Belgian researchers hack Tesla’s improved Model S key for second time
Researchers of the Belgian KU Leuven university have hacked the encryption of the electronic key of the Tesla Model S again, even after Tesla fixed the first bug the team discovered last year. It was harder to do this time, but once the code cracked, it would still be a matter of seconds to steal the car.
The team signaled the findings to Tesla already in April, but the story only surfaced last Tuesday in a talk at the Cryptographic Hardware and Embedded Systems conference in Atlanta (US), the American tech magazine Wired writes.
In September last year, the cryptographic research team of COSIC from the KU Leuven discovered that Tesla used deprecated and insecure cryptography to open and close its cars automatically.
The PKES system (Passive Keyless Entry and Start) that Tesla uses was called ‘DST 40’ and was already outdated in 2005. In this particular case, it wasn’t even necessary to be near the car and the key at the same time, and it was relatively easy to clone the key.
Signal every second
“First we moved our antenna around the car,” Lennert Wouters who directed the study said at that time. “The Tesla Model S emits a signal every second to check if the key is in the vicinity of the car. We captured that signal and approached the person who had the key in his pocket. There we registered the ‘answer’, and by combining them, we could easily crack the cryptographic security.”
PIN to Drive
Just weeks before the Belgian researches revealed their findings, Tesla had introduced an extra security layer ‘PIN to Drive’, giving the owner of the car the possibility to set a required pin code to start the vehicle.
That would make driving away with the car more complicated for a thief. But to fix the flaw with the electronic key fob, Tesla had to push a software update, and Model S owners had to get a new key too.
Wouters explained at the conference on Tuesday that the vulnerability of the electronic key fob, made by supplier Pektron for Tesla, is a ‘configuration bug’ that reduces the time to crack the encryption code vastly.
Although Tesla had the 40-bit encryption key of the previous version updated to 80-bit encryption, according to Wouters, the configuration bug delivers a shortcut for hackers making finding the right combination just twice as hard as before.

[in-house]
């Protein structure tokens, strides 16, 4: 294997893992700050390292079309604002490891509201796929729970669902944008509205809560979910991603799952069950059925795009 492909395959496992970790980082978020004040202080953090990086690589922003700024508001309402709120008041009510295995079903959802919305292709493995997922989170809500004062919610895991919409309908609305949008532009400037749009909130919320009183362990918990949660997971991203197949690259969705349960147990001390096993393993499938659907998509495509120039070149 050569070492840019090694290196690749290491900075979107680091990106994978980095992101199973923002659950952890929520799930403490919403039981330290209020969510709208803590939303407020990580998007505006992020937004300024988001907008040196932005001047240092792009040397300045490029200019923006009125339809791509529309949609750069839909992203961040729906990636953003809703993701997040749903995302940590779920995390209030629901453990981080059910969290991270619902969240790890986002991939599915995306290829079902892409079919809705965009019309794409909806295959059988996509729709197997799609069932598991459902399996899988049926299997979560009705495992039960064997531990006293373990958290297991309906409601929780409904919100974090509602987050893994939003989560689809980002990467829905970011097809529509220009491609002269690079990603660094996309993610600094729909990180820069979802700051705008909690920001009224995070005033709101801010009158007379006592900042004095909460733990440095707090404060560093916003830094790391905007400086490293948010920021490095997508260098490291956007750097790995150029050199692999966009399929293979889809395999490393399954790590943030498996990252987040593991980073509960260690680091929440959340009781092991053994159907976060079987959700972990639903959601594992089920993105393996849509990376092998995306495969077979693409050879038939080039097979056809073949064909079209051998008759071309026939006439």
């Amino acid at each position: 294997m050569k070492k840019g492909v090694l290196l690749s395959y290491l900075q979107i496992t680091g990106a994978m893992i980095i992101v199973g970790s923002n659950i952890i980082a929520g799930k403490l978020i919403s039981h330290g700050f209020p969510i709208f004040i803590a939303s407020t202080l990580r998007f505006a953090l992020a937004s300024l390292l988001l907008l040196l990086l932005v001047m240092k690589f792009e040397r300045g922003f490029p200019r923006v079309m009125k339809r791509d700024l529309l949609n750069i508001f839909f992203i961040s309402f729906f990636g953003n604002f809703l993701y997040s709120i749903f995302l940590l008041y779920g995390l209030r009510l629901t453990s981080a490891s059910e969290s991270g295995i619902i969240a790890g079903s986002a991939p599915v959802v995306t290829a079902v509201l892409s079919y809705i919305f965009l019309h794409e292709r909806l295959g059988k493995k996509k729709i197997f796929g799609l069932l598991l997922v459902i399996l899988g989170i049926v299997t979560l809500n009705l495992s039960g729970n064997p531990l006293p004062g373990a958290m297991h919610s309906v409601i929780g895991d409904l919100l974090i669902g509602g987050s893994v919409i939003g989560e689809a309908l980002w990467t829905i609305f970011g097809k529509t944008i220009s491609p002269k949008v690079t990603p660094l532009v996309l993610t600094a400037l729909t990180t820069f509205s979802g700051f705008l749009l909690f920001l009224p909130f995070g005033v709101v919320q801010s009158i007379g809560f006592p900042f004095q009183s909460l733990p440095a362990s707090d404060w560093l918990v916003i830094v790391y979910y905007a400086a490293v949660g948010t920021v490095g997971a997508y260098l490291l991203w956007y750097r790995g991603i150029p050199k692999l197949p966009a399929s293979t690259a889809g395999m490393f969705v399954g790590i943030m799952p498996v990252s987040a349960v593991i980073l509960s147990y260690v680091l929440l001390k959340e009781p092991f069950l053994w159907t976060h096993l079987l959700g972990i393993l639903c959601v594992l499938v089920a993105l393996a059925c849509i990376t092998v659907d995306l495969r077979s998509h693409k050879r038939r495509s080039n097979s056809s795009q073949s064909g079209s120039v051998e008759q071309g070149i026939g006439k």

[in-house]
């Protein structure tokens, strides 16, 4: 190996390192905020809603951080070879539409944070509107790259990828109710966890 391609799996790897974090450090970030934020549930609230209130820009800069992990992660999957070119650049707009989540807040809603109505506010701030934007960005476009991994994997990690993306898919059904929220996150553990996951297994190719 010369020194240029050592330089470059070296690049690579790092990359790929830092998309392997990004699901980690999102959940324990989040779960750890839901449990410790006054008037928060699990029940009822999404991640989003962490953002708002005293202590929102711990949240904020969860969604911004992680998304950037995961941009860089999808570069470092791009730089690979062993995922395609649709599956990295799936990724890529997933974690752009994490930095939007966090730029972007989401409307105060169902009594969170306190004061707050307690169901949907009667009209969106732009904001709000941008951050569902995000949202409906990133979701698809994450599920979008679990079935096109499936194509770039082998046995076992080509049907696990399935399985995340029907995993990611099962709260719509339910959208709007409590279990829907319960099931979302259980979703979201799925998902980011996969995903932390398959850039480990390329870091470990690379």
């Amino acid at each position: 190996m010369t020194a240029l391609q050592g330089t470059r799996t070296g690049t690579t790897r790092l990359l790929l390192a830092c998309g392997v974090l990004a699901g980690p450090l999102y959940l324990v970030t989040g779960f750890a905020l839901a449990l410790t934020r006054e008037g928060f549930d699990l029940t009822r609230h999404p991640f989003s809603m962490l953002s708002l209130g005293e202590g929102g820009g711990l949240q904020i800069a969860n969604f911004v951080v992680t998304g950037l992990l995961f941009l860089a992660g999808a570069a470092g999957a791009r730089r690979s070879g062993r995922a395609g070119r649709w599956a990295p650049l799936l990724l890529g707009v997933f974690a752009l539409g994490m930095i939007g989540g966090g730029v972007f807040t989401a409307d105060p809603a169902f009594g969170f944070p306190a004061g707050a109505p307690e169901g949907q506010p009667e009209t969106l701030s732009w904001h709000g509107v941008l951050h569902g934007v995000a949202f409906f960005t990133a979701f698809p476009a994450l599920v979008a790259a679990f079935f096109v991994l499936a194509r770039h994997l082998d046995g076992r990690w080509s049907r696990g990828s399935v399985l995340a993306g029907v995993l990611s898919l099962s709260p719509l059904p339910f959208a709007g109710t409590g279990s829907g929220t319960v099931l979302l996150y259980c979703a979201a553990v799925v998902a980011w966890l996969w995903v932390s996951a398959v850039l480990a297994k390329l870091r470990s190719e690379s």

In the first hack, the actual ‘attack’ required weeks of pre-computing a table of billions of possible combinations of the key fob to duplicate it. The new fob needs pre-computing two tables and twice the time, but it is only a matter of resources.
Three or four seconds
In the second ‘updated’ hack once the tables computed the actual attack would take three or four seconds, the researchers say. Once you have the tables calculated, the attack itself only needs a few seconds more.
Because Pektron used a lower radiofrequency in the upgraded key fob, you would need to get much closer to the victim’s key fob – within centimeters – to capture the signal. But there are always ways to extend the range with bigger antennas and more amplification, Wouters says.
No evidence of thefts
The researchers didn’t need to do the actual calculating and the demo-attack this time to convince Tesla. Although Tesla says that it has no evidence the technique was ever used actually to steal a Model S, the company released an over-the-air update that fixes the flaw the researchers found.
Tesla granted the Belgian researchers a ‘bug bounty’ of 5.000 dollars on top of the 10.000 they got the first time. Next time won’t be so easy, Wouters admits. “I do think the way Tesla fixed it this time is pretty cool,” Wouters said at the conference, according to Wired. “That’s something that I don’t think any other car manufacturer has ever done before, or at least not publicly.”